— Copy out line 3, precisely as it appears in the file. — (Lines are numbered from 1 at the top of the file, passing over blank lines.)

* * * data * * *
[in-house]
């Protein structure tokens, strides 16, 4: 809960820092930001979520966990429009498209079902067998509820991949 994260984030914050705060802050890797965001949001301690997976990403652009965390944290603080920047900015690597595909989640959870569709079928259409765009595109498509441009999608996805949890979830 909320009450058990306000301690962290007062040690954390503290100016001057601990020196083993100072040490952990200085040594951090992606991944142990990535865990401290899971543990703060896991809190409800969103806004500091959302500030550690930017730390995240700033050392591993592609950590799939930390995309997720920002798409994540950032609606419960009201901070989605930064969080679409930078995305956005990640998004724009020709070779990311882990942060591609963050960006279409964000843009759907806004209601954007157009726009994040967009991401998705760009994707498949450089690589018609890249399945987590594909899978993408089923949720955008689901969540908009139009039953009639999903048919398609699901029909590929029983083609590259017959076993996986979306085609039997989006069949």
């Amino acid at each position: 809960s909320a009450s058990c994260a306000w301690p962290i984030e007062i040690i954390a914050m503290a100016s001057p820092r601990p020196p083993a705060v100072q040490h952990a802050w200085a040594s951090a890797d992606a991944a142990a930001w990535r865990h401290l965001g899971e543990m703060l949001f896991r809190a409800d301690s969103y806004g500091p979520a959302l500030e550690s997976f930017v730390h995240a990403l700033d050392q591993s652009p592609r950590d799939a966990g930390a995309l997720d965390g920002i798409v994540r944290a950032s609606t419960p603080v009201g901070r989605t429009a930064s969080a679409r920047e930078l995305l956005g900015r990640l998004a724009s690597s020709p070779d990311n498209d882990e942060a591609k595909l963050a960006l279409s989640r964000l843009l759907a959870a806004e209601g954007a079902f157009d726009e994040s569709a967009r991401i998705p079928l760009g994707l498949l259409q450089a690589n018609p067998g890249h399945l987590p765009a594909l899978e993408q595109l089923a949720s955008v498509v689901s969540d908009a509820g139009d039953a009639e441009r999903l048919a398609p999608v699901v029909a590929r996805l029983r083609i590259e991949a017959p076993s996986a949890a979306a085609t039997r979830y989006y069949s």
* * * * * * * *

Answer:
């Amino acid at each position: 809960s909320a009450s058990c994260a306000w301690p962290i984030e007062i040690i954390a914050m503290a100016s001057p820092r601990p020196p083993a705060v100072q040490h952990a802050w200085a040594s951090a890797d992606a991944a142990a930001w990535r865990h401290l965001g899971e543990m703060l949001f896991r809190a409800d301690s969103y806004g500091p979520a959302l500030e550690s997976f930017v730390h995240a990403l700033d050392q591993s652009p592609r950590d799939a966990g930390a995309l997720d965390g920002i798409v994540r944290a950032s609606t419960p603080v009201g901070r989605t429009a930064s969080a679409r920047e930078l995305l956005g900015r990640l998004a724009s690597s020709p070779d990311n498209d882990e942060a591609k595909l963050a960006l279409s989640r964000l843009l759907a959870a806004e209601g954007a079902f157009d726009e994040s569709a967009r991401i998705p079928l760009g994707l498949l259409q450089a690589n018609p067998g890249h399945l987590p765009a594909l899978e993408q595109l089923a949720s955008v498509v689901s969540d908009a509820g139009d039953a009639e441009r999903l048919a398609p999608v699901v029909a590929r996805l029983r083609i590259e991949a017959p076993s996986a949890a979306a085609t039997r979830y989006y069949s």